I do far better than I would expect based only on how confident I am with each response.

I have a similar experience with spelling. If I've seen a word somewhere at some point in the past, even though I don't recall exactly where or when I saw it, if I begin reciting letters they will probably be correct. Still, the only reason I have any confidence in this type of recall is because the urge to rattle off letters doesn't bubble up if I've never seen the word before, and I can clearly distinguish when I'm just guessing based off of how the word sounds.


Would this not be a different case from the Gettier examples? Justified true beliefs which are not knowledge, or ones which happen to be true, but would normally not be justified, neither cover something which is justified and true but not believed.


Could knowledge be defined simply as possessing correct/accurate information about something?
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Re: Is knowledge justified true belief?

Postby Technical Ben » Sat Oct 13, 2012 7:42 pm UTC

Yes. ?
Is knowledge knowing what to do with the data over having it available?
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Re: Is knowledge justified true belief?

Postby Alric » Sun Apr 12, 2015 4:43 pm UTC

Look back at the history of the "justified true belief" definition of knowledge and you will see it goes back to Neo-Platonism and the synthesis of Greek philosophy and religion. Probably to justify the existence of religious belief without any evidence.

The problem is the use of the word "belief" in the definition. Human brains are capable of believing anything in the presence or absence of evidence. A modern definition of knowledge, taking into account more recent developments (and I'm talking 18th century here) would remove the word belief.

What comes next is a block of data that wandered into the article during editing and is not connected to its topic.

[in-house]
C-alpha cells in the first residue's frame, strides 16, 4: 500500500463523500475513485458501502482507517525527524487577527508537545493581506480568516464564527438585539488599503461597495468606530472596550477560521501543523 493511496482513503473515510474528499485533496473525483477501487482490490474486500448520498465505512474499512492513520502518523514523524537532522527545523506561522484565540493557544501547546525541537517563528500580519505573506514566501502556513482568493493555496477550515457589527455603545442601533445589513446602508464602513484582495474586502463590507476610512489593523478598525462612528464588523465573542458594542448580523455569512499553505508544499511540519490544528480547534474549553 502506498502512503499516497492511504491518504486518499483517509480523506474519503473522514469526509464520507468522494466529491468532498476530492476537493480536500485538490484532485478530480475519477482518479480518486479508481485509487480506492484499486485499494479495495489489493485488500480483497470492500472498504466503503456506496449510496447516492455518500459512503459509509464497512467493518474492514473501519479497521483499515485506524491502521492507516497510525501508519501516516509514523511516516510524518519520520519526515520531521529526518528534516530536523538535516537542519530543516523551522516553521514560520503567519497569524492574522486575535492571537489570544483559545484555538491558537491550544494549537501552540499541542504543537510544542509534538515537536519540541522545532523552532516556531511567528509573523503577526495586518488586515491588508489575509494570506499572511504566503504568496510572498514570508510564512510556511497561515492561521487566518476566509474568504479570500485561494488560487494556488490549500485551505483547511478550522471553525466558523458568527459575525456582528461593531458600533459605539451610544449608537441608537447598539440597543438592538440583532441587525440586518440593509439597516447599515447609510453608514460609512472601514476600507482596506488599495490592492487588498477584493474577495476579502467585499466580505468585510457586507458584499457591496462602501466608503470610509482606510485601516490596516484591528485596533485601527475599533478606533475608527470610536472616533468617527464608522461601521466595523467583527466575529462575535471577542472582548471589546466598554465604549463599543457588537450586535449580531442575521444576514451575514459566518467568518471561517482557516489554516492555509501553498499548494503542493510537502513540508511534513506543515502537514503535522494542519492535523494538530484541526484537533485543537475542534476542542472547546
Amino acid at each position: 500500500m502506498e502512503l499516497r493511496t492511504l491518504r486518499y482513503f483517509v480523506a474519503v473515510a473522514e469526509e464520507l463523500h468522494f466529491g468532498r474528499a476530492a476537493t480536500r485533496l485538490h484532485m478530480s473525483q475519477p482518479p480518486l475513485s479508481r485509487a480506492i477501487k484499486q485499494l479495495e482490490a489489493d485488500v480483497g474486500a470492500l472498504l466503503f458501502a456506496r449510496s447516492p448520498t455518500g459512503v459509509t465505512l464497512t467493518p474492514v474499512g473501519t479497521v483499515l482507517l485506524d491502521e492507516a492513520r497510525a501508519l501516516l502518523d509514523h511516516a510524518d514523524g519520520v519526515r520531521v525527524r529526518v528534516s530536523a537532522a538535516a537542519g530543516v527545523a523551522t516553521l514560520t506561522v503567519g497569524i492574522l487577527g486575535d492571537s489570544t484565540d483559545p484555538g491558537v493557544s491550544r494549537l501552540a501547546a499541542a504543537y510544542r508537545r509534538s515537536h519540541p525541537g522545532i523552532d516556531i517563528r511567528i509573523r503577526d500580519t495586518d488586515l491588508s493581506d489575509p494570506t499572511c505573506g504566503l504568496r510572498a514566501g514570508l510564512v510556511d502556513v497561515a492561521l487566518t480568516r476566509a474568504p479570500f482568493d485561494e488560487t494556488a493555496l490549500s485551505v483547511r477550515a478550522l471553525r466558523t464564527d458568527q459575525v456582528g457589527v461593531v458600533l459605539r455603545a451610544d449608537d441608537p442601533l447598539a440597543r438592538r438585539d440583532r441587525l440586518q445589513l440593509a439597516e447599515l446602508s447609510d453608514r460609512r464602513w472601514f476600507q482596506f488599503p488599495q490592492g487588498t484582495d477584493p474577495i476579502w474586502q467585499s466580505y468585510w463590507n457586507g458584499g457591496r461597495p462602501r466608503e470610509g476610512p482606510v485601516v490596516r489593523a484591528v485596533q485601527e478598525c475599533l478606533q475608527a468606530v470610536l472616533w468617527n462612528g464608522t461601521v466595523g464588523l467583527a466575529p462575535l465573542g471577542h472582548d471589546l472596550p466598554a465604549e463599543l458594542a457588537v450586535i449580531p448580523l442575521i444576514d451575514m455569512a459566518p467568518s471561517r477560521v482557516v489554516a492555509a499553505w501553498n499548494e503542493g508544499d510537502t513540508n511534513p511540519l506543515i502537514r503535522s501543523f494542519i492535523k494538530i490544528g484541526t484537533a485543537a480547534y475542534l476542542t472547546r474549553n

Something like "Knowledge are the mental states that correspond to an accurate representation of the natural world"

You could make the case that that word belief should simply be avoided as much as possible and replaced with more accurate statements like unsure, hunch, hypothesis, certain, etc. It really is a dreadful word since a statement of belief doesn't include a degree of certainty or if there is any evidence.

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Re: Is knowledge justified true belief?

Postby TheGrammarBolshevik » Sun Apr 12, 2015 5:26 pm UTC

Alric wrote:Look back at the history of the "justified true belief" definition of knowledge and you will see it goes back to Neo-Platonism and the synthesis of Greek philosophy and religion. Probably to justify the existence of religious belief without any evidence.

What is your evidence for this? As Gettier's paper says, the roots of the definition appear to be in Plato himself. At any rate, I don't see what the JTB definition has to do with justifying belief without evidence - it is justified true belief, after all.

Alric wrote:The problem is the use of the word "belief" in the definition. Human brains are capable of believing anything in the presence or absence of evidence.

Why is this a problem, given that the definition adds the constraints that the belief must be true and justified?

Alric wrote:Something like "Knowledge are the mental states that correspond to an accurate representation of the natural world"

Isn't this just "true belief," but with the tendentious constraint that we can only have knowledge of the natural world?
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Re: Is knowledge justified true belief?

Postby Alric » Sun Apr 12, 2015 9:41 pm UTC

Bertrand Russell discusses how christianity incorporates a lot of Plato as a patina of rationality.

The words "justified" and "true" are not any better. Justified how? True according to whom? You could claim a belief is true and justified due to personal revelation.

It's time in the 21st century to admit knowledge about the natural world can only come from empirical observation.

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Re: Is knowledge justified true belief?

Postby TheGrammarBolshevik » Sun Apr 12, 2015 10:16 pm UTC

Alric wrote:Bertrand Russell discusses how christianity incorporates a lot of Plato as a patina of rationality.

Sure, Plato influenced Christianity. I don't know what this has to do with what you said about neo-Platonism and the origins of the JTB account.

Alric wrote:The words "justified" and "true" are not any better. Justified how? True according to whom? You could claim a belief is true and justified due to personal revelation.